A sure way to stop people from being assertive is to shame them. As Brene Brown talks about so wonderfully in her book ‘Daring Greatly’, shame is pervasive in our culture. It limits innovation, authentic self-expression and stops us from taking risks.
Shame shows up in all areas of life. You might feel shame about your weight, about not being able to get pregnant, your employment, being single or parenting.
When I referred to the Cambridge Dictionary online to look up ‘bossy’, three of the five examples were about women. One was gender neutral, and the other was male. My experience is also that I hear the word ‘bossy’ used more for women than for men.
Is this word used to refer to assertive women? Is it used to stop them from being seen and heard, to keep them in the role they were in, and prevent them from getting their needs met? If you are a woman who has been called ‘bossy’, I’d love to hear about your experiences with this.
Selfish is another word people might hear when they start to become more assertive. When we assert ourselves in an area for the first time, when we start to put our needs first, one of the pushbacks we might receive is a kind of shaming… ‘you are selfish’. Maybe you are being selfish, and maybe that is reasonable. Every situation is different.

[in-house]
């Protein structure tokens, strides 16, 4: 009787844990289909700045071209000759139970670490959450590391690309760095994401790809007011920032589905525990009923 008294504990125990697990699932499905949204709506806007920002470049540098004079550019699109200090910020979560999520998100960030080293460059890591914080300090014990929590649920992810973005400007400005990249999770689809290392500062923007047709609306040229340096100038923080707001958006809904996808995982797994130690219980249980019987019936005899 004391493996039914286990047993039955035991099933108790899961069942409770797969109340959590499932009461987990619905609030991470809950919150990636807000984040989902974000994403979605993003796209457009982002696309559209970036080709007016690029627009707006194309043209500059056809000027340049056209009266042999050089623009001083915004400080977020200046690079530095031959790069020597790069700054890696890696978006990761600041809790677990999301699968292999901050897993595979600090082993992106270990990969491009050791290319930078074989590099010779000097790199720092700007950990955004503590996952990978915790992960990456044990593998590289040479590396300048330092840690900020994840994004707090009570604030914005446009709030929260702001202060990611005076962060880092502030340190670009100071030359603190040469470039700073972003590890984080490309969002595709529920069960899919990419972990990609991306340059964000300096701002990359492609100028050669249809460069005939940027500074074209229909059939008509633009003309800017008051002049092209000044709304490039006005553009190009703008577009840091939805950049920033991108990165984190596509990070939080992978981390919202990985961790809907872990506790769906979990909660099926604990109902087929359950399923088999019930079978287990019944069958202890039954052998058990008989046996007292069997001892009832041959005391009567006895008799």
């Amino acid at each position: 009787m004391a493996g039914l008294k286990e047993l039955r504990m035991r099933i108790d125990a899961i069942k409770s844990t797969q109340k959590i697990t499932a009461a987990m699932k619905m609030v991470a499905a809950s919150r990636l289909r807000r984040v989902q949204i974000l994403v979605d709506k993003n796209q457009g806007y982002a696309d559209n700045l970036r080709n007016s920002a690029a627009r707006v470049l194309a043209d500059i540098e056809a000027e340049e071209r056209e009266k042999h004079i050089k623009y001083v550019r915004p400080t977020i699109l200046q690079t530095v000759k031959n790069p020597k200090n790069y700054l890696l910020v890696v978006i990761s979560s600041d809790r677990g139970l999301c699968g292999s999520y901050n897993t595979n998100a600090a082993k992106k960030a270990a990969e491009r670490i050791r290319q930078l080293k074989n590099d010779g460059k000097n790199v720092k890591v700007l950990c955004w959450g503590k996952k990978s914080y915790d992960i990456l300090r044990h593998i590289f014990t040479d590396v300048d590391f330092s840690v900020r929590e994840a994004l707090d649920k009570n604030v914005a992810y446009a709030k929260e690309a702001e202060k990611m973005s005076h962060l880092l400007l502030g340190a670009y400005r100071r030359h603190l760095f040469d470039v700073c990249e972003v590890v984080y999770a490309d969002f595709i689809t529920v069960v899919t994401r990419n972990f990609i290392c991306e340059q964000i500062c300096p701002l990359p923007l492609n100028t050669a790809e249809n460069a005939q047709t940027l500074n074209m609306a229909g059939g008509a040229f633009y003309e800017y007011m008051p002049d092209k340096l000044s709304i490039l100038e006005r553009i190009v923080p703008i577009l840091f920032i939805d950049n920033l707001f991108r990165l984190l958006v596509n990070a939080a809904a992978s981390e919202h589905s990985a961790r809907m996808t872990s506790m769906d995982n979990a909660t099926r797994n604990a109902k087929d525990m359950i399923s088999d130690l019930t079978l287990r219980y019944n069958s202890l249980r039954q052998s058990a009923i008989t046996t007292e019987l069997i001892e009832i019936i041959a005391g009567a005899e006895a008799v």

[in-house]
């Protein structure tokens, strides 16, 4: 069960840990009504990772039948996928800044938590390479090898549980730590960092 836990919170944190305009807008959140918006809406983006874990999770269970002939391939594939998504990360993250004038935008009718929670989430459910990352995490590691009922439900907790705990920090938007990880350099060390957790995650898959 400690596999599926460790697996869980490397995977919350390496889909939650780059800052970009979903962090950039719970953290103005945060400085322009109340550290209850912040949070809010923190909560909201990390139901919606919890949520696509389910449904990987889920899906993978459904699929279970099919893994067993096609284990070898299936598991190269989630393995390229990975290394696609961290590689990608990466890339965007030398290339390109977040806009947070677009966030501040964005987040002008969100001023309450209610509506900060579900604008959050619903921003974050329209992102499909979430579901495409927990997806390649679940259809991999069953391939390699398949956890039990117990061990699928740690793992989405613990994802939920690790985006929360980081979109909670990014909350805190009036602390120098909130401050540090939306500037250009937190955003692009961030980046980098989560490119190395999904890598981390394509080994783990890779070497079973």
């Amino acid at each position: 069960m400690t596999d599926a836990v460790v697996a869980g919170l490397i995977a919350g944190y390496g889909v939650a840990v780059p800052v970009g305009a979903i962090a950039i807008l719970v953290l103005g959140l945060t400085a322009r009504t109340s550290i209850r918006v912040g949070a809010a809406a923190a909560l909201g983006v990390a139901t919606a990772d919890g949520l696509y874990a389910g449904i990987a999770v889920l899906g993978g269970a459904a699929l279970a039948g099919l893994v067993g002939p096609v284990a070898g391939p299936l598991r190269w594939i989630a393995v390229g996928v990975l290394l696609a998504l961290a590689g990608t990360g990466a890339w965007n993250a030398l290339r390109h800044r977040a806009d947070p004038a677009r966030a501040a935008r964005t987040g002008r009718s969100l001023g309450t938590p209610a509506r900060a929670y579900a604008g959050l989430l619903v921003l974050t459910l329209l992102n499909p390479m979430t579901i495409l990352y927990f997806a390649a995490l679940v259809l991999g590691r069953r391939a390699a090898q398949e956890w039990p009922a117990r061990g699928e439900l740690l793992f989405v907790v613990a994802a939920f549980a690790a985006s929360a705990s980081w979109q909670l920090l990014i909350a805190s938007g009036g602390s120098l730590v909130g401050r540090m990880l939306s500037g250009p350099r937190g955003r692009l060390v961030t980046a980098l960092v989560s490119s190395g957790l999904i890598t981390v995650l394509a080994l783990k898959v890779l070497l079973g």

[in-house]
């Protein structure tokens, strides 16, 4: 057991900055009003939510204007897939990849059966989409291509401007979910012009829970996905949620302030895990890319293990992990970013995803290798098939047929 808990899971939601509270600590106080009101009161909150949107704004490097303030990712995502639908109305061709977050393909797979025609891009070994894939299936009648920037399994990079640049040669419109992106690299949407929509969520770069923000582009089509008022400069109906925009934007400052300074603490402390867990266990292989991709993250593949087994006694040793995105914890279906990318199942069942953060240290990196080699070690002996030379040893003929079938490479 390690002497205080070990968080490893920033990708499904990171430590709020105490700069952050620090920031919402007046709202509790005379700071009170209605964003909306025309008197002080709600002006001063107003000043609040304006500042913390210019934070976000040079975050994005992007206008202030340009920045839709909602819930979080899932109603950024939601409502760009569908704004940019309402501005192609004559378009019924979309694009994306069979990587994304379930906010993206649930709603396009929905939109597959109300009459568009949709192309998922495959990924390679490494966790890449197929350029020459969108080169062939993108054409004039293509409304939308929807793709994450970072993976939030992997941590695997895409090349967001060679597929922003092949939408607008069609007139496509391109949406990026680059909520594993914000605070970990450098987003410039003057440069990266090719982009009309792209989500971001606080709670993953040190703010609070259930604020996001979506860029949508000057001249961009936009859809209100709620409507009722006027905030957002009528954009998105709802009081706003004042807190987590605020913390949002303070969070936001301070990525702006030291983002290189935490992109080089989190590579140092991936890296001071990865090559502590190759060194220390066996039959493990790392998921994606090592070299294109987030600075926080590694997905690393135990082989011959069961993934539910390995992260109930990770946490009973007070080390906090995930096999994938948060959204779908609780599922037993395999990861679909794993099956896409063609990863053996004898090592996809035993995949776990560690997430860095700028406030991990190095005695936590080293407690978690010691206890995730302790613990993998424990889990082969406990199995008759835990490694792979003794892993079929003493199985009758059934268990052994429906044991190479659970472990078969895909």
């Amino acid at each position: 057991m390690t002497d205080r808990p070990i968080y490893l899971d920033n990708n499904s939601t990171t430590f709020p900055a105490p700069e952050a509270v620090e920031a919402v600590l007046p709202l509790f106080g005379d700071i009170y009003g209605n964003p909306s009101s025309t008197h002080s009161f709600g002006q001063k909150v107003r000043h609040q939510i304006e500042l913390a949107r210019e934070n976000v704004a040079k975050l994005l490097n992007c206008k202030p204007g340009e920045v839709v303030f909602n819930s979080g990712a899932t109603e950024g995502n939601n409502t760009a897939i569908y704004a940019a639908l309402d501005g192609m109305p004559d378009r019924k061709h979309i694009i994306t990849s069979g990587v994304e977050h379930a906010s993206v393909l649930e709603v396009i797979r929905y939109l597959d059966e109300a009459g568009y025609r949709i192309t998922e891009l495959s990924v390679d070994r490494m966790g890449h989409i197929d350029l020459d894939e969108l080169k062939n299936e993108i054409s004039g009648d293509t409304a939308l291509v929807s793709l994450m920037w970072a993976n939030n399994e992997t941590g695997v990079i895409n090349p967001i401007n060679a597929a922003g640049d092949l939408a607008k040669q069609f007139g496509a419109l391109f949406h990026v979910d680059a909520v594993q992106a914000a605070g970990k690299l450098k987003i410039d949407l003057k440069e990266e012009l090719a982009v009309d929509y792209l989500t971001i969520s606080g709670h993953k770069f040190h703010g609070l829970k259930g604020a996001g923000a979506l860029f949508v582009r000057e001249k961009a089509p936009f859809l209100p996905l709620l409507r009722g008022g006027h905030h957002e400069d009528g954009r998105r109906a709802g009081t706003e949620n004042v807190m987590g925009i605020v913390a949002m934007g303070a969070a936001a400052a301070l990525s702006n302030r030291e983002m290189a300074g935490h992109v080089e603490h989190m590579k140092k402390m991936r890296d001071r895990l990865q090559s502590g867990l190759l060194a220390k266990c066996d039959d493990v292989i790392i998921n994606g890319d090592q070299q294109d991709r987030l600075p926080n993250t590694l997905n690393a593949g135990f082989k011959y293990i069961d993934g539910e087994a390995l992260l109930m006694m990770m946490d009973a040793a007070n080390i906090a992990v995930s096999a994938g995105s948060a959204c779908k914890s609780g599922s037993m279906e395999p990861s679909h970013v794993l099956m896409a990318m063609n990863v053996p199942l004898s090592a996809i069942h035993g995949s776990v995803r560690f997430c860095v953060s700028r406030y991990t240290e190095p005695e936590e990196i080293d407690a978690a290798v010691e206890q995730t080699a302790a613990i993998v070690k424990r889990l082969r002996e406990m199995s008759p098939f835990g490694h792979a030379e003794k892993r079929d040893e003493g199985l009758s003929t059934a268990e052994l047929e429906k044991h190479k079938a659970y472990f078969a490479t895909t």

Before accepting or rejecting the label selfish, I like to look at the broader overview of my life, to see where and how I put the needs of others above my own. Maybe there is some rebalancing to do, and maybe not.
Remember the gifts of assertiveness:
- Anxiety reduction
- Increased self-esteem
- Less depression
- Improved relationships
- Strong sense of identity
Assertiveness is knowing what you need for self-care and being able to communicate it effectively. It is having strong self-esteem and being able to maintain healthy boundaries. The gifts are great.
I’ll be following up with more posts about shame in our culture and ideas about how to remedy it.